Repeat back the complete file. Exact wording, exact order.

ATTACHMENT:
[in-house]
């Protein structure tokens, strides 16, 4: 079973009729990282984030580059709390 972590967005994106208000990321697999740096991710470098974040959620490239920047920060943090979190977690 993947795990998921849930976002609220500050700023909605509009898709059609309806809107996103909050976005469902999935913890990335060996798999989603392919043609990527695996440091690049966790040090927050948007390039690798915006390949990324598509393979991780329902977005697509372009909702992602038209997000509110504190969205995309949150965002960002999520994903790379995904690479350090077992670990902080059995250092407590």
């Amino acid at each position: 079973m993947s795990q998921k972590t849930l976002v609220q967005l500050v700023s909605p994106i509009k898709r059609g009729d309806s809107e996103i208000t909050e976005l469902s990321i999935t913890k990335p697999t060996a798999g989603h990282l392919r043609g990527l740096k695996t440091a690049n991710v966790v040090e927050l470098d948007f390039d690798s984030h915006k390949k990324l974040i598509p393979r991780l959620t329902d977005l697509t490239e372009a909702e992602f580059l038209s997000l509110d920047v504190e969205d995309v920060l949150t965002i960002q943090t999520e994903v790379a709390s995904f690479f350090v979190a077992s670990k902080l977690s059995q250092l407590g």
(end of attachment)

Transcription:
[in-house]
């Protein structure tokens, strides 16, 4: 079973009729990282984030580059709390 972590967005994106208000990321697999740096991710470098974040959620490239920047920060943090979190977690 993947795990998921849930976002609220500050700023909605509009898709059609309806809107996103909050976005469902999935913890990335060996798999989603392919043609990527695996440091690049966790040090927050948007390039690798915006390949990324598509393979991780329902977005697509372009909702992602038209997000509110504190969205995309949150965002960002999520994903790379995904690479350090077992670990902080059995250092407590």
């Amino acid at each position: 079973m993947s795990q998921k972590t849930l976002v609220q967005l500050v700023s909605p994106i509009k898709r059609g009729d309806s809107e996103i208000t909050e976005l469902s990321i999935t913890k990335p697999t060996a798999g989603h990282l392919r043609g990527l740096k695996t440091a690049n991710v966790v040090e927050l470098d948007f390039d690798s984030h915006k390949k990324l974040i598509p393979r991780l959620t329902d977005l697509t490239e372009a909702e992602f580059l038209s997000l509110d920047v504190e969205d995309v920060l949150t965002i960002q943090t999520e994903v790379a709390s995904f690479f350090v979190a077992s670990k902080l977690s059995q250092l407590g």